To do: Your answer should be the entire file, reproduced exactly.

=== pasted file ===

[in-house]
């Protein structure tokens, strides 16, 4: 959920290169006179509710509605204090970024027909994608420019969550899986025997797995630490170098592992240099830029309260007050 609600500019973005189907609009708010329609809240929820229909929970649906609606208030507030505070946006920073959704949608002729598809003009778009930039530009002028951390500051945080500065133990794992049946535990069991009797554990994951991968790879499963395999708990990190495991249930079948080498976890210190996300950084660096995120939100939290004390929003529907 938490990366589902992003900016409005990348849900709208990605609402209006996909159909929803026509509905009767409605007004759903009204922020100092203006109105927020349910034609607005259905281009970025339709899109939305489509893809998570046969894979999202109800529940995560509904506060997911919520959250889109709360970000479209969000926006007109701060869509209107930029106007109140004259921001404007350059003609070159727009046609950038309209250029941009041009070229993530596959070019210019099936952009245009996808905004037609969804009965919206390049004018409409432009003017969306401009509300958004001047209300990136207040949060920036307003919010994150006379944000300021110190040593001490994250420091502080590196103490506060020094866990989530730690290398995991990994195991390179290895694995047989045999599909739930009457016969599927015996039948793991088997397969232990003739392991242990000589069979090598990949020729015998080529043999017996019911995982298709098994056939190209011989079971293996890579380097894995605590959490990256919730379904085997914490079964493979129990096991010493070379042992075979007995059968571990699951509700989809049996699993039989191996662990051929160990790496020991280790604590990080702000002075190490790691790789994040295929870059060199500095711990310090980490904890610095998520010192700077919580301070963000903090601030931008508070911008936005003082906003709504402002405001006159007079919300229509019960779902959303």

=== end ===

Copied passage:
[in-house]
């Protein structure tokens, strides 16, 4: 959920290169006179509710509605204090970024027909994608420019969550899986025997797995630490170098592992240099830029309260007050 609600500019973005189907609009708010329609809240929820229909929970649906609606208030507030505070946006920073959704949608002729598809003009778009930039530009002028951390500051945080500065133990794992049946535990069991009797554990994951991968790879499963395999708990990190495991249930079948080498976890210190996300950084660096995120939100939290004390929003529907 938490990366589902992003900016409005990348849900709208990605609402209006996909159909929803026509509905009767409605007004759903009204922020100092203006109105927020349910034609607005259905281009970025339709899109939305489509893809998570046969894979999202109800529940995560509904506060997911919520959250889109709360970000479209969000926006007109701060869509209107930029106007109140004259921001404007350059003609070159727009046609950038309209250029941009041009070229993530596959070019210019099936952009245009996808905004037609969804009965919206390049004018409409432009003017969306401009509300958004001047209300990136207040949060920036307003919010994150006379944000300021110190040593001490994250420091502080590196103490506060020094866990989530730690290398995991990994195991390179290895694995047989045999599909739930009457016969599927015996039948793991088997397969232990003739392991242990000589069979090598990949020729015998080529043999017996019911995982298709098994056939190209011989079971293996890579380097894995605590959490990256919730379904085997914490079964493979129990096991010493070379042992075979007995059968571990699951509700989809049996699993039989191996662990051929160990790496020991280790604590990080702000002075190490790691790789994040295929870059060199500095711990310090980490904890610095998520010192700077919580301070963000903090601030931008508070911008936005003082906003709504402002405001006159007079919300229509019960779902959303």